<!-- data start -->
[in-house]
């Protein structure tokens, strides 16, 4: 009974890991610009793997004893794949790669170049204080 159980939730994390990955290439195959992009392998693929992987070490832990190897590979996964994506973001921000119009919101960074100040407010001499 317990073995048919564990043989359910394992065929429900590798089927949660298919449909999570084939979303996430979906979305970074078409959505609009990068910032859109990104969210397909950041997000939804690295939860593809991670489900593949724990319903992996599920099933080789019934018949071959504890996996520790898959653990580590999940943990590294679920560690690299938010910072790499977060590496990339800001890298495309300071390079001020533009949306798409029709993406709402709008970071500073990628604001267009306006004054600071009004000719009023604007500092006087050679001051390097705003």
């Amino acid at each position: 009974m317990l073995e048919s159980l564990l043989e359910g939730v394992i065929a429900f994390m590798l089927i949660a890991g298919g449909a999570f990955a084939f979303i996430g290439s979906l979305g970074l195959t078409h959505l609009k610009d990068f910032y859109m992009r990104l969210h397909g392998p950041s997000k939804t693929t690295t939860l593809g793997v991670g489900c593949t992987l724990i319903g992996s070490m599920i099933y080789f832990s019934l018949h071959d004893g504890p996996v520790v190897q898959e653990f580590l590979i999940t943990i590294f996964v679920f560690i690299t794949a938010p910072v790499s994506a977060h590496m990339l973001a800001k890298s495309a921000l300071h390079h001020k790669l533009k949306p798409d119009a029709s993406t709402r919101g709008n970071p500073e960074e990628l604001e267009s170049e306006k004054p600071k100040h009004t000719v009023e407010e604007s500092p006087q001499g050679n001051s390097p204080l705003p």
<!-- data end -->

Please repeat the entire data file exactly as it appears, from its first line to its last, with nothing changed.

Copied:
[in-house]
């Protein structure tokens, strides 16, 4: 009974890991610009793997004893794949790669170049204080 159980939730994390990955290439195959992009392998693929992987070490832990190897590979996964994506973001921000119009919101960074100040407010001499 317990073995048919564990043989359910394992065929429900590798089927949660298919449909999570084939979303996430979906979305970074078409959505609009990068910032859109990104969210397909950041997000939804690295939860593809991670489900593949724990319903992996599920099933080789019934018949071959504890996996520790898959653990580590999940943990590294679920560690690299938010910072790499977060590496990339800001890298495309300071390079001020533009949306798409029709993406709402709008970071500073990628604001267009306006004054600071009004000719009023604007500092006087050679001051390097705003």
């Amino acid at each position: 009974m317990l073995e048919s159980l564990l043989e359910g939730v394992i065929a429900f994390m590798l089927i949660a890991g298919g449909a999570f990955a084939f979303i996430g290439s979906l979305g970074l195959t078409h959505l609009k610009d990068f910032y859109m992009r990104l969210h397909g392998p950041s997000k939804t693929t690295t939860l593809g793997v991670g489900c593949t992987l724990i319903g992996s070490m599920i099933y080789f832990s019934l018949h071959d004893g504890p996996v520790v190897q898959e653990f580590l590979i999940t943990i590294f996964v679920f560690i690299t794949a938010p910072v790499s994506a977060h590496m990339l973001a800001k890298s495309a921000l300071h390079h001020k790669l533009k949306p798409d119009a029709s993406t709402r919101g709008n970071p500073e960074e990628l604001e267009s170049e306006k004054p600071k100040h009004t000719v009023e407010e604007s500092p006087q001499g050679n001051s390097p204080l705003p």